As a mental health issue, PTSD is not confined to service-members and veterans. It can affect any person who has gone through a significant and terrible life event. According to the National Institute of Mental Health, “anyone can develop PTSD at any age.” Common incidents that can lead to symptoms, aside from combat, include “physical or sexual assault, abuse, accident, disaster, or other serious events.”

Nearly 8 in 100 persons can expect to survive a PTSD-inducing event.

Research suggests that genetics play a role in making some people more susceptible than others and that women may be more prone than men to experience symptoms. The latter fact, however, could be more attributed to higher risks of trauma. Veterans Affairs states that “five out of ten women experience a traumatic event” but notes that females go through different types of trauma than males might experience.

One thing people with PTSD often have in common is they can all develop co-occurring disorders. As the name suggests, this refers to two simultaneous conditions, with one related to alcohol or substance abuse. Not every person with a mental health condition will develop a co-occurring disorder, but some conditions are more prone than others to feature symptoms that increase risk. PTSD is one of those conditions.

80% of PTSD sufferers receive at least one other diagnosis, and up to 46.4% will meet the criteria for a Substance Abuse Disorder such as alcoholism. An older study (the National Vietnam Veterans Readjustment Study) found an alarming 74% rate of co-occurring PTSD and substance abuse within veterans of that war.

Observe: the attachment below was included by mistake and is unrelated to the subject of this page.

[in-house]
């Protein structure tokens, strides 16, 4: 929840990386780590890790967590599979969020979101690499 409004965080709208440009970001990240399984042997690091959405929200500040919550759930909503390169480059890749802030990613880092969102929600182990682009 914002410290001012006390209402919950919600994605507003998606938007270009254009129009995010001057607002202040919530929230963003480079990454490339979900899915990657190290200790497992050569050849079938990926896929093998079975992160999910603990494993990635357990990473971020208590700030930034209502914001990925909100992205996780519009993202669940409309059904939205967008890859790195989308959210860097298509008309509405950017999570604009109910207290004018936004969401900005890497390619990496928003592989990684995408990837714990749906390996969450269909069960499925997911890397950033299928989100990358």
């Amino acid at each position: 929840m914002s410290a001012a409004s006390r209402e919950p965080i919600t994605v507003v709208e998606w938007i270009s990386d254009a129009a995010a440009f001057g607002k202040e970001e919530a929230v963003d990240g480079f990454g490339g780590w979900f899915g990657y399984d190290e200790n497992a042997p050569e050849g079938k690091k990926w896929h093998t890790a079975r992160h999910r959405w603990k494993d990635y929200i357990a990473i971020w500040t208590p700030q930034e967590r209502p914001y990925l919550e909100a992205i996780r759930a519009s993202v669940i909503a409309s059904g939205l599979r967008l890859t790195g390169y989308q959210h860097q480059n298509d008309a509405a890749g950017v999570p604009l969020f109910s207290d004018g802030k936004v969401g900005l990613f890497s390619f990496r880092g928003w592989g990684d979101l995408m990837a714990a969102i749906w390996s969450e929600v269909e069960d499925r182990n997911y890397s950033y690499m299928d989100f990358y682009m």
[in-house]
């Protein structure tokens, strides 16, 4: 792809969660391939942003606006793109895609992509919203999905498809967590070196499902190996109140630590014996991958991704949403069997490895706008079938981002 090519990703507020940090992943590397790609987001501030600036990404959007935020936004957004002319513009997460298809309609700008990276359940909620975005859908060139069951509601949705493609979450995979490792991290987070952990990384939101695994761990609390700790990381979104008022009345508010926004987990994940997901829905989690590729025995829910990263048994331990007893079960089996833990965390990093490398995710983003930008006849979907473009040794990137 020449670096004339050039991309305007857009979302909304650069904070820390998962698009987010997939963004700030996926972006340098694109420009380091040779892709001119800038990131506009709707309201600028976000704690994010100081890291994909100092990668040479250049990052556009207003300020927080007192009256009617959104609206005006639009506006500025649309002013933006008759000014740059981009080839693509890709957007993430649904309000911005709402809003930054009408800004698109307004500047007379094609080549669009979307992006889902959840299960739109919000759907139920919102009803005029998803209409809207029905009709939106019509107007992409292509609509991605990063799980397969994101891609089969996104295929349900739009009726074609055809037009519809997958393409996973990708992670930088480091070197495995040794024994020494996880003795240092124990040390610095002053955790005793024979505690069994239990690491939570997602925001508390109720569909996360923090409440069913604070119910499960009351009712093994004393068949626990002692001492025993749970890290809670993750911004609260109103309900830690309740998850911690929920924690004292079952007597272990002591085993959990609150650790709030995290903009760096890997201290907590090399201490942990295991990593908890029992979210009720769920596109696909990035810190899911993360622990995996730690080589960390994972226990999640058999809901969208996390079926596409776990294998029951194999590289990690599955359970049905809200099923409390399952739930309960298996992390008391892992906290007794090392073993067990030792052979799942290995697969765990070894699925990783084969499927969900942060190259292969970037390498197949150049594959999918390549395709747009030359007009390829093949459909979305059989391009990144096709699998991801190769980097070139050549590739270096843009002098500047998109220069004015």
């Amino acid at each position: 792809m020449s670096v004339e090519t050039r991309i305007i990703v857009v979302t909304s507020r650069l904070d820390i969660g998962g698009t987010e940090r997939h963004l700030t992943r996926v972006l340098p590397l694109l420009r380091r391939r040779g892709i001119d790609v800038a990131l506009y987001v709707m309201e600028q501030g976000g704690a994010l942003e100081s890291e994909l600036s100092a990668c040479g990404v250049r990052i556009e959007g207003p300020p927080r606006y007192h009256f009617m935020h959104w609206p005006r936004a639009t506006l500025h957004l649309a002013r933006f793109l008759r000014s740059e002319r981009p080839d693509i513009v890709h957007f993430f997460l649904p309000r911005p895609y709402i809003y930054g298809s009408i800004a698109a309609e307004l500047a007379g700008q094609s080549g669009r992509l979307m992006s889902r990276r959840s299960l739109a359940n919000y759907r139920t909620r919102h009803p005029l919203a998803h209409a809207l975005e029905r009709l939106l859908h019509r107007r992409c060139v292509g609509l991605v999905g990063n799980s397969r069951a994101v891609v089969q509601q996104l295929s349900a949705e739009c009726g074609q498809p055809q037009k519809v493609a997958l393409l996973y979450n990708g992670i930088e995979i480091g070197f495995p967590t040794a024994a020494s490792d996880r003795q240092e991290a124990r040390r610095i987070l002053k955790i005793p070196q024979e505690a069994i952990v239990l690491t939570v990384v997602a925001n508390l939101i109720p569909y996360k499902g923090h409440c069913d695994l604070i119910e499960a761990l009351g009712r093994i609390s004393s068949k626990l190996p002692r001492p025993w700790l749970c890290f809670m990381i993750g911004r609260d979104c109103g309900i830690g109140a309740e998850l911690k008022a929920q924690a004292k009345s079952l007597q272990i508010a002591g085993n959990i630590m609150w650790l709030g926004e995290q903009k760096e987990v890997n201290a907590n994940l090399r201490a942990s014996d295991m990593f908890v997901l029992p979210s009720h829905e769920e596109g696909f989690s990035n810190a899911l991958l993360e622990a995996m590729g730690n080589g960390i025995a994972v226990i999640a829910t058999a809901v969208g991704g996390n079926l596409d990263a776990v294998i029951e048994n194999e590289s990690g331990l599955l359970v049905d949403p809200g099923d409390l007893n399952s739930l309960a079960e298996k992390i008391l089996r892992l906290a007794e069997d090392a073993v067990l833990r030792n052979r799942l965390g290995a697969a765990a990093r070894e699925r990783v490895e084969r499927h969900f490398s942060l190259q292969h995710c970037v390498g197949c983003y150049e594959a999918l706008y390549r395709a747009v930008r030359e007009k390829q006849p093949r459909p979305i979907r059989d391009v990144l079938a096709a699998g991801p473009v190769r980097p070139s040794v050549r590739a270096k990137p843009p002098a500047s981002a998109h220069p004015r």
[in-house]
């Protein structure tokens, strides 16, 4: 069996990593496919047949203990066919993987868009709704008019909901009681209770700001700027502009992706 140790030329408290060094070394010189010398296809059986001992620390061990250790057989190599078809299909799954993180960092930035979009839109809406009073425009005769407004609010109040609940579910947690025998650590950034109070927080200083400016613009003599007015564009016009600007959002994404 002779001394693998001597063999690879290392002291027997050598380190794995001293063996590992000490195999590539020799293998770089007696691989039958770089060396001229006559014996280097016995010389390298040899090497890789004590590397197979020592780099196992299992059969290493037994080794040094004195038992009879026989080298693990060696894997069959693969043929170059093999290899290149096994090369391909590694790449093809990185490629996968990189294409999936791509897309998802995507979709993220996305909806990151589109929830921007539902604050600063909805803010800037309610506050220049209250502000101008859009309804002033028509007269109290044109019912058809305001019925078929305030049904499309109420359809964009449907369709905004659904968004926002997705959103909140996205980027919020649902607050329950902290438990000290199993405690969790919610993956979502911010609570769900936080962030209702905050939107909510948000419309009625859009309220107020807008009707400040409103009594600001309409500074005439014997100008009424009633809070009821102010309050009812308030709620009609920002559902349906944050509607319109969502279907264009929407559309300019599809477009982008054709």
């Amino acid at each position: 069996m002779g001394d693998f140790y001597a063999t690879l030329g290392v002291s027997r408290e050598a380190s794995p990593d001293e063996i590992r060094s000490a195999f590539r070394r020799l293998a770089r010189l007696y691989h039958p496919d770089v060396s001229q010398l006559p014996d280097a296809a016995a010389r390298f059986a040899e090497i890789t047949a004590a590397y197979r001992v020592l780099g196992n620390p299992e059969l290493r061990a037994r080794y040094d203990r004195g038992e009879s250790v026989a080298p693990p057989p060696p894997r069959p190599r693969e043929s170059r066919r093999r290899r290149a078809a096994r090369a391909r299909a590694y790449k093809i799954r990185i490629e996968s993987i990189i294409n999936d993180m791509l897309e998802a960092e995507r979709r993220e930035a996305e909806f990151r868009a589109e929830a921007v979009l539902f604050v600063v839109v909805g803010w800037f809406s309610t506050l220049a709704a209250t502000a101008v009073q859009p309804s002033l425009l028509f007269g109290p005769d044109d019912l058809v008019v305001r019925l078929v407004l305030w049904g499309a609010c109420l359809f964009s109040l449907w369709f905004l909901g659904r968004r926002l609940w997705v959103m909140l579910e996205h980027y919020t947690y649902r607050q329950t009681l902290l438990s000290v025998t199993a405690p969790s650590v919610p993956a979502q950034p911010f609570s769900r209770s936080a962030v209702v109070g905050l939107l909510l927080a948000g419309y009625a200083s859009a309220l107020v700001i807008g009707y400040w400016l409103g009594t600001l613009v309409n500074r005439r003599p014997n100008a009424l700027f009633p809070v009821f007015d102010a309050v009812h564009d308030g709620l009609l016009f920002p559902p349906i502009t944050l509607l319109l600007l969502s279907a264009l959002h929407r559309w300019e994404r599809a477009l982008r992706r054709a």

Alcohol, being legal and easily attainable, has become the “go-to” drug of choice.

pile of beer bottle caps for Gulf Breeze Recovery's non-12 step rehab in florida blog article entitled "The 3 "A's" of Reducing Alcohol Abuse—And Why American’s Won't Implement Them"As a drug, alcohol, which contains the psychoactive chemical compound ethanol, is one of the world’s oldest and most popular recreational substances.

Alcoholism or Alcohol Use Disorder (AUD) has become a lethal epidemic in America. The National Institute on Alcohol Abuse and Alcoholism describes AUD as a “chronic relapsing brain disorder characterized by an impaired ability to stop or control alcohol use despite adverse social, occupational, or health consequences.” Compare that to PTSD symptoms, which can fall into categories such as avoidance, arousal, and mood symptoms. Common symptoms include frightening thoughts, tension, stress, anger, negative thoughts, and loss of interest in things.